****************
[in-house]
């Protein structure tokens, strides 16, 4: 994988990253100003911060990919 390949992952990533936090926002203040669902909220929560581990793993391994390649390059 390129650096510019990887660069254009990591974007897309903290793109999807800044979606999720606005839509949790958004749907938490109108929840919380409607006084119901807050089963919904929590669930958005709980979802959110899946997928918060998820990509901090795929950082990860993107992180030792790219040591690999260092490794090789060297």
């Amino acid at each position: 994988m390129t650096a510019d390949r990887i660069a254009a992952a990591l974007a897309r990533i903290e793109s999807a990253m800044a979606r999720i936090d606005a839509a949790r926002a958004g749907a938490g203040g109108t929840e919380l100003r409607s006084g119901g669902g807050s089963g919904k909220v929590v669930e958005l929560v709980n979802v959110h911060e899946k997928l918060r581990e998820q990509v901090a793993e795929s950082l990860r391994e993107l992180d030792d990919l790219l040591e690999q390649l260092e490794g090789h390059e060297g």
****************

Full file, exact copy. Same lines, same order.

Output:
[in-house]
């Protein structure tokens, strides 16, 4: 994988990253100003911060990919 390949992952990533936090926002203040669902909220929560581990793993391994390649390059 390129650096510019990887660069254009990591974007897309903290793109999807800044979606999720606005839509949790958004749907938490109108929840919380409607006084119901807050089963919904929590669930958005709980979802959110899946997928918060998820990509901090795929950082990860993107992180030792790219040591690999260092490794090789060297």
């Amino acid at each position: 994988m390129t650096a510019d390949r990887i660069a254009a992952a990591l974007a897309r990533i903290e793109s999807a990253m800044a979606r999720i936090d606005a839509a949790r926002a958004g749907a938490g203040g109108t929840e919380l100003r409607s006084g119901g669902g807050s089963g919904k909220v929590v669930e958005l929560v709980n979802v959110h911060e899946k997928l918060r581990e998820q990509v901090a793993e795929s950082l990860r391994e993107l992180d030792d990919l790219l040591e690999q390649l260092e490794g090789h390059e060297g």